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Good morning, this is Kasmira, and today we’ve asked Thierry Courvoisier, astrophysicist and former president of one of Europe’s leading science advisory bodies to reflect on the impact of the sanctions for the science community after CERN last week became one of the latest institutions to suspend new collaborations with Russia.

Aside from the Human Rights Council which continues in Geneva this week, there’s a lot going on as countries resume negotiations for a new biodiversity agreement, and the next round to elect a new director general at the ILO kicks off. Catherine Fiankan-Bokonga, fellow reporter and long-time UN correspondent in Geneva, spoke with Gilbert Houngbo, former Togolese prime minister and one of the frontrunners for the job.

photo journaliste

Kasmira Jefford


On our radar this week

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Polar bears are classified as a species vulnerable to extinction as a result of shrinking ice in the Arctic, caused by climate change. (Photo: Erik Karits/Pixabay)

🦎 Countries to resume talks in Geneva for a new biodiversity agreement. Starting Monday, around 196 delegations will gather for the first time in person since the beginning of the pandemic at the International Conference Centre Geneva to refine a roadmap to halt nature’s decline by 2030. The current draft on the table, however, has drawn criticism from environmentalists for not being ambitious enough.

Geneva Solutions (EN)

🏁 Development expert one of frontrunners in race for ILO top job. While Europe’s most horrific war in decades rages in Ukraine, the race to appoint a new director general of the International Labour Organization (ILO) in Geneva is passing almost unnoticed. The next stage of the election process begins today, with the African Union’s candidate, former Togolese prime minister Gilbert Houngbo, already emerging as one of the favourites for the job. He spoke to Geneva Solutions.

Geneva Solutions (EN)

Here's what else is happening

Opinion of the day

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🔬 ‘Science sanctions on Russia should not stop exchanges between scientists’. Western science institutions, including CERN in Geneva, are severing relations with their Russian counterparts as part of escalating sanctions against Moscow. But individual scientists should continue to foster ties and could well offer one of the first paths to peace, argues Thierry Courvoisier, astrophysicist, emeritus professor at the University of Geneva, and former president of the European Academies Science Advisory Council (EASAC).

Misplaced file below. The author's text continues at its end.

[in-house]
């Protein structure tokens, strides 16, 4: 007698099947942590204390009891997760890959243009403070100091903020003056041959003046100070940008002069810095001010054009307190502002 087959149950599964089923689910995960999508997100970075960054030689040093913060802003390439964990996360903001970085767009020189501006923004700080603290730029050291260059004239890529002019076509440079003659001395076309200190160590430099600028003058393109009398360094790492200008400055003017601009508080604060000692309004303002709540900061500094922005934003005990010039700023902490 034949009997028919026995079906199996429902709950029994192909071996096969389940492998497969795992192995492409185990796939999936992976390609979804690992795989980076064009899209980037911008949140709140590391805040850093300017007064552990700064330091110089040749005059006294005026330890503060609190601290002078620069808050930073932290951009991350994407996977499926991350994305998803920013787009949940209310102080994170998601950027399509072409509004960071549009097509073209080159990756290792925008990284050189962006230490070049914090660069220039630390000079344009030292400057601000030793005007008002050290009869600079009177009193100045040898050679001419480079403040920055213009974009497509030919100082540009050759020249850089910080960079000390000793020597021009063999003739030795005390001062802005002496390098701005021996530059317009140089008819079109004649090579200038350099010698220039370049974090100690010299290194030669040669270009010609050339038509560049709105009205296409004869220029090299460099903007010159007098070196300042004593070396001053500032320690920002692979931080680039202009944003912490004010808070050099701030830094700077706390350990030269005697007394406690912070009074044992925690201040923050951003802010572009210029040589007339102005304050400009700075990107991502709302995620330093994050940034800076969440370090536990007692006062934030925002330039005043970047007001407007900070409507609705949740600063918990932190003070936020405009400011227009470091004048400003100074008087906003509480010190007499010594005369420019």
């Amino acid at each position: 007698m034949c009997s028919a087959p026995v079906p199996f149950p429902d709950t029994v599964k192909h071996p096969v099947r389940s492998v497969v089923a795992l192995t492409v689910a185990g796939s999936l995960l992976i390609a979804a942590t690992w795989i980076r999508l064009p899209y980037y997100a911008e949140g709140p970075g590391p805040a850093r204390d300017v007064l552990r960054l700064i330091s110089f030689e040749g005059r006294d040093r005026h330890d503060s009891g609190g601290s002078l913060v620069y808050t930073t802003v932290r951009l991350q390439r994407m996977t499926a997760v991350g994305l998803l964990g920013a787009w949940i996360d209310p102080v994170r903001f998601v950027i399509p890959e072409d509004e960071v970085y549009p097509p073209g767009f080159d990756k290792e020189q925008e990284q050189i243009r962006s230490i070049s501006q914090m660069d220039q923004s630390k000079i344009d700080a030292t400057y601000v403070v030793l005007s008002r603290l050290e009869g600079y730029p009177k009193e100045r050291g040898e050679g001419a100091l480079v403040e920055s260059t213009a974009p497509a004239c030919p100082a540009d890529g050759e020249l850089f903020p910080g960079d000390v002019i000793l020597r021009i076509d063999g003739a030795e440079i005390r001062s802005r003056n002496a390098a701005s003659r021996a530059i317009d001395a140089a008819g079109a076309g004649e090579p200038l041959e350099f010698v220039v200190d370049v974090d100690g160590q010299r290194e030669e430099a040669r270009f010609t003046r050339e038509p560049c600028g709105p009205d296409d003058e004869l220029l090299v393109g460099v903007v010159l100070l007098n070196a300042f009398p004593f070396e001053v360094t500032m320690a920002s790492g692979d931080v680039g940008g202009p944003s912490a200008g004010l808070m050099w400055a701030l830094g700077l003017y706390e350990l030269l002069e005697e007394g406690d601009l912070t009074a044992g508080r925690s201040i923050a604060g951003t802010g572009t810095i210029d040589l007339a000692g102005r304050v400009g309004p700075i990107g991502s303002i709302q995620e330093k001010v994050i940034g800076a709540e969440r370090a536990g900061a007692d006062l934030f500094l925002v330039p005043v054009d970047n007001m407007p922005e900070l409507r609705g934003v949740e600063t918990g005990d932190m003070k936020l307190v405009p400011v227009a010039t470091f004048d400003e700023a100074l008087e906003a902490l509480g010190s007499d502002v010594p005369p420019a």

Geneva Solutions (EN)

Also on the agenda

📌 16 March | High-level pledging event on the humanitarian crisis in Yemen. The UN with the governments of Sweden and Switzerland will hold a pledging conference this week aimed at meeting the billions of dollars needed to stave off the devastating impacts of more than seven years of war. UN officials estimate that around $3.9bn is needed to help some 16 million people in the country where hostilities have continued to intensify. Over 380,000 people have died since the beginning of the conflict, including 10,200 children, Unicefsaid on Saturday.


📌 19-20 March | Conference: Switzerland and the Evian Accords. Sixty years ago, on 18 March 1962, the Evian Accords were signed ending the war between Algeria and France after 132 years of colonisation. By offering its good offices under a policy of active neutrality, Switzerland played a key role. The symposium taking place between Lausanne and Geneva, involving six round-table events, aims to shed light on negotiations behind the scene.


For more events, visit the Genève Internationale website.

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